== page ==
It is analyzed the conditions in which microcracks generated by fatigue interfiere to the fracture of bones, orienting towards the prevention of fractures of bones with osteoporosis. Mechanical tests, statistic analyzes and the development of a novel theoretical model were employed to describe the way microcracks grow towards the generation of bone fractures, basing on a concept named characteristic length. Bone mineral density and effects caused by gamma radiation for sterilization purposes of human bones used as allografts, contribute to the description of microcracks generation and growth to cause the fracture of bones. The bones weakened in their mechanical properties will fracture by fatigue in vivo conditions according to the manner in which characteristic lengths increase. The presented results will allow the development of predictions towards the prevention of fatigue fractures of bones of elderly people with osteoporosis, and will be useful for the development of new clinical approaches.

10:00 AM Break

10:15 AM  Invited
Spatial Variations in the Rate of Aging of Mineralized Tissues: Dwayne Arola1; W. Yan1; C. Montoya2; E.A. Ossa2; 1University of Washington; 2Universidad Eafit
    The biological aging of hard tissues of the human body, including bone, dentin and enamel, is of substantial importance to their fatigue and fracture behavior. Investigations performed in this area have shown that the process of aging generally involves changes to the mineral content, which impairs the mechanisms of toughening and causes an increase in fragility. A topic less frequently explored in this area is the spatial variation in biological aging of these tissues, and the contributing mechanisms. The differences between chronological and biological aging are seldom discussed, as well as the potential for accelerated aging to occur as a result of environmental and physical stimuli. This talk will review the aging of dentin and enamel of human teeth, including the changes in microstructure and their contributions to the fatigue and fracture behavior. Then the concept of accelerated aging and spatial variations in the aging process will be explored.

10:45 AM  
Time Dependent Deformation Behavior of Aged Dentin: Carolina Montoya1; Alex Ossa1; Dwayne Arola2; 1Eafit University; 2University of Washington
    The mechanical response of dentin is known to be influenced by changes in the density and diameter of its dentinal tubules (i.e porosity), and changes in chemical composition along the tooth. Several researchers have previously studied the bulk viscoelastic properties of coronal, intertubular and peritubular dentin. However, little is known about the time-dependent behavior of aged dentin and the importance of its spatial structure and composition variations. In this study, the spherical indentation response of aged coronal dentin was analyzed for outer, middle and inner dentin, and its time dependent deformation was modeled in terms of its microstructure (i.e. tubules) and chemical composition. The results showed a good agreement between experimental data and the predicted values of the time dependent behavior of the tissue. A significant decrease in the time dependent deformation response of dentin with aging was found when comparing with young samples.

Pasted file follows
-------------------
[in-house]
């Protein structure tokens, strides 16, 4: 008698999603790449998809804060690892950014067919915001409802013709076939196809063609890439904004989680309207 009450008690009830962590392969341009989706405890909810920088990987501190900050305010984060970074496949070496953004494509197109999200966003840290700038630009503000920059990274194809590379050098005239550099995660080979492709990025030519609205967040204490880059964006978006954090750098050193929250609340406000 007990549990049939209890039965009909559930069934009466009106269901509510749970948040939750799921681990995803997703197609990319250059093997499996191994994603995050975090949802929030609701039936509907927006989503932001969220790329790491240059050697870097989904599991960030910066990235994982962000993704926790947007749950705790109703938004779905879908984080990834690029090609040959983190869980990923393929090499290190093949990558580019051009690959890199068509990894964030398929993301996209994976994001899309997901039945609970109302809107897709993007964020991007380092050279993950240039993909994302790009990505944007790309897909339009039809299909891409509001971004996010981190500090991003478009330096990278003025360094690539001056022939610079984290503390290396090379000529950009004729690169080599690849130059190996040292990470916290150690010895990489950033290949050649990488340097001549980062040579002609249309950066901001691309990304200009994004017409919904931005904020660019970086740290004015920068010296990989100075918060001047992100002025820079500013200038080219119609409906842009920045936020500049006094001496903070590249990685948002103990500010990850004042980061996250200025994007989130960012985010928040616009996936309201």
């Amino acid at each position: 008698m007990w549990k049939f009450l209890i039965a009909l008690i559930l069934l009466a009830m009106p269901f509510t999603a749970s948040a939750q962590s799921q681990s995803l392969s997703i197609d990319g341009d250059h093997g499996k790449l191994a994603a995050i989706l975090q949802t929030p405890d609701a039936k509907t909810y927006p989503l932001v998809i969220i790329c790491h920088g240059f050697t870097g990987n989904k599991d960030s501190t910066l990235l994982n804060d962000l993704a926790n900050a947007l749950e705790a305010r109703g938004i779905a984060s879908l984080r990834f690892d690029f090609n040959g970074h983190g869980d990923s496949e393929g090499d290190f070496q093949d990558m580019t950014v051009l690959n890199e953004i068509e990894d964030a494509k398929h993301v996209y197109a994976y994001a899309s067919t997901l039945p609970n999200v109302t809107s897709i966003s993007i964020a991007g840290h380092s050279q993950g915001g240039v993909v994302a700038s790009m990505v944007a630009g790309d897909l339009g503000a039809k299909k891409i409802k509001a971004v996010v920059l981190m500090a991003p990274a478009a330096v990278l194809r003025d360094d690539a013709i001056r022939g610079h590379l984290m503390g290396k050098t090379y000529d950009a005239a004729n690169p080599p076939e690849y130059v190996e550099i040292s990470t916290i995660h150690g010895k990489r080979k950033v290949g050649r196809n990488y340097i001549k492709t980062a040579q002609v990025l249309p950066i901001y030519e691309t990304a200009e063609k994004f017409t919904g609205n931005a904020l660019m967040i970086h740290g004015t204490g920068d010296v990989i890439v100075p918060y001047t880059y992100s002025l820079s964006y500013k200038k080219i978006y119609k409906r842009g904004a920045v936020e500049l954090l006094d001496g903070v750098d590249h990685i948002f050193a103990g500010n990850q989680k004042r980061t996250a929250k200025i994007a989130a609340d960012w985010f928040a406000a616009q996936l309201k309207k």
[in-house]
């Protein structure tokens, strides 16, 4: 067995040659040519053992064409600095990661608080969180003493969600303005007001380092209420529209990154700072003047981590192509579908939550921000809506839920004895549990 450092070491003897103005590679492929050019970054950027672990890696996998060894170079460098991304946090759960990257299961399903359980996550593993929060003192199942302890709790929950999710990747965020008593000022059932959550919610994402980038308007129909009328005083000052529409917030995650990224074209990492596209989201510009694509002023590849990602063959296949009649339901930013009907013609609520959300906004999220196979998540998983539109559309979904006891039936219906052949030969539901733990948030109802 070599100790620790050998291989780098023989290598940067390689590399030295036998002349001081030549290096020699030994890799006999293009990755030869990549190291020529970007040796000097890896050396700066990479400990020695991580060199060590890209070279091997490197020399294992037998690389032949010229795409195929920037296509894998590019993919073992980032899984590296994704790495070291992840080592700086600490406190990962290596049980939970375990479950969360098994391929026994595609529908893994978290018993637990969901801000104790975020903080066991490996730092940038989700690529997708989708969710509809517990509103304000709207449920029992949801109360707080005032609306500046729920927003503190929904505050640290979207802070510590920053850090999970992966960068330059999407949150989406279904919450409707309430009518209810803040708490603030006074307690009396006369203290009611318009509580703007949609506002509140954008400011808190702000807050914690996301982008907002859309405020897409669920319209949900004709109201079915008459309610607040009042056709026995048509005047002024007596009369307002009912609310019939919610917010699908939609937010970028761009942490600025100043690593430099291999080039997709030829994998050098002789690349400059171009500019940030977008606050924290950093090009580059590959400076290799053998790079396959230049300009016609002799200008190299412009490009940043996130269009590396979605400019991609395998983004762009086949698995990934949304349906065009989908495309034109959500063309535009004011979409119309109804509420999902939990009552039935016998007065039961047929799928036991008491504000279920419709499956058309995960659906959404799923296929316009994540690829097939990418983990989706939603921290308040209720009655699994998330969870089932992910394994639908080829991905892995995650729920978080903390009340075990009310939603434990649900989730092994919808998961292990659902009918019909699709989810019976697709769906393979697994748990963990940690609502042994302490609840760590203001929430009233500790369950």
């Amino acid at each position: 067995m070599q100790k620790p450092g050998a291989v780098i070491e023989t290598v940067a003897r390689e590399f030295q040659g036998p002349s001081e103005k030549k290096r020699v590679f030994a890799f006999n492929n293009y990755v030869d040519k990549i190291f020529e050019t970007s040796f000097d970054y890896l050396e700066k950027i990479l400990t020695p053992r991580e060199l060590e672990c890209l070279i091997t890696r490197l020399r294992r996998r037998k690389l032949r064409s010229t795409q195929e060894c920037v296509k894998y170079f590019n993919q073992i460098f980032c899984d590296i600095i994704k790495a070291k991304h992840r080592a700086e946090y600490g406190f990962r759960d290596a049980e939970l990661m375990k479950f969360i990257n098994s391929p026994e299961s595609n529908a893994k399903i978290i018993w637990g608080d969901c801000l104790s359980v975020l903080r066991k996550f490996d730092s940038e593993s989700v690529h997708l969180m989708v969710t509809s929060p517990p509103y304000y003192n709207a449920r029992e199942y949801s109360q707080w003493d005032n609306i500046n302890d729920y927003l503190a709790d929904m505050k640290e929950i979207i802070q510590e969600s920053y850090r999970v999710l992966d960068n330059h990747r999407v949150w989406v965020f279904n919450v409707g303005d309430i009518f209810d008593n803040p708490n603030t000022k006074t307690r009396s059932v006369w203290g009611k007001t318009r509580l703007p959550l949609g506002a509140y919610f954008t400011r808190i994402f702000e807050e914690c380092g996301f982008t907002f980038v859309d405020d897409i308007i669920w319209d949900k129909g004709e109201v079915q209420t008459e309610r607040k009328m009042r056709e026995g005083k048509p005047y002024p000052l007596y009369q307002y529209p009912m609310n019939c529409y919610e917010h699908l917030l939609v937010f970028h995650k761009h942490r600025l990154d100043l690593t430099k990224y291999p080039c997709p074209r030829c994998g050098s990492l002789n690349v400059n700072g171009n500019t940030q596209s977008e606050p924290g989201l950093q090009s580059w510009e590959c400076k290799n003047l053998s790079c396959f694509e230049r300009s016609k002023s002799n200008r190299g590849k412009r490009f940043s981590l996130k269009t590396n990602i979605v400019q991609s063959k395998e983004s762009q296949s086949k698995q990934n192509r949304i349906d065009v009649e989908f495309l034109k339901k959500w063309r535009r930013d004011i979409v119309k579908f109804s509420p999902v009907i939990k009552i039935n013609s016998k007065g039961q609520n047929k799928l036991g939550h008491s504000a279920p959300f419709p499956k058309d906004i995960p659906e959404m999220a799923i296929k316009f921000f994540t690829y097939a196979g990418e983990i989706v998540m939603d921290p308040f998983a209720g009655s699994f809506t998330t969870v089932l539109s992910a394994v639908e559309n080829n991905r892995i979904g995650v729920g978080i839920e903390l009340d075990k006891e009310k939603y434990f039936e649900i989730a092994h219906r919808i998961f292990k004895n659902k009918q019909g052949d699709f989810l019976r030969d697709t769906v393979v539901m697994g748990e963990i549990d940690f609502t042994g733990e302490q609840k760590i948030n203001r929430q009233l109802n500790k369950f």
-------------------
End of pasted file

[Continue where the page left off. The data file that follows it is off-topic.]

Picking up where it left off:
11:05 AM  
The Geometric Effects of a Woodpecker’s Hyoid Apparatus for Stress Wave Mitigation: Lakiesha Williams1; Nayeon Lee1; Mark Horstemeyer1; Raj Prabhu1; Jun Liao1; Hongjoo Rhee1; Yossef Hammi1; Robert Moser2; 1Mississippi State Univ.; 2US Army Engineering Research and Development Center
    In this study a woodpecker hyoid apparatus was characterized to determine its shock mitigation mechanism using Finite Element (FE) analysis. The woodpecker’s hyoid apparatus starts at the beak tip, surrounds the woodpecker’s skull, and ends at the upper beak/front head intersection while being surrounded by muscle along the whole length. An FE model of the hyoid apparatus was created based on the geometry, microstructure, and mechanical properties garnered from our experimental measurements. We compared the impact mitigation capabilities of the hyoid apparatus with an idealized straight cylinder and a tapered cylinder. Results showed that the hyoid geometry mitigated a greater amount of pressure and impulse compared to the straight or tapered cylinders. The initially applied longitudinal wave lost its strength from attenuation and conversion to transverse shear waves. The analysis of the woodpecker’s hyoid apparatus provides a novel perspective on shock mitigation mediated by a spiral-shaped bio-composite.

11:25 AM  
Avoiding Brain Injury: A Structural Role of the Frontal Overhang on the Skull Bone of Woodpeckers: Jae-Young Jung1; Andrei Pissarenko1; Steven Naleway2; Kathryn Kang1; Nicholas Yaraghi3; Eric Bushong1; Mark Ellisman1; David Kisalius3; Marc Meyers1; Joanna McKittrick1; 1UC San Diego; 2University of Utah; 3UC Riverside
    Woodpeckers hammer at trees up to 20 times per second with a speed of 7 m/s while avoiding brain injury despite undergoing decelerations up to 1200 g. This is due to an impact-absorption system consisting of the head, beak, and (tongue) bone. This study aims to examine the relationship of structure-properties-function of the skull bone to determine its role in energy absorption and stress dissipation. We found a structural difference on woodpecker’s skull bone by having a protruded porous bone on the frontal area, the frontal overhang. From a finite element analysis, there was a lower Von Mises stress right after the frontal overhang than another model without the overhang. Moreover, the stress on the brain remained at a low level in both models with different pecking speeds. Thus, the frontal overhang structure seems to be designed to maximize energy dissipation and minimize the stress on the brain.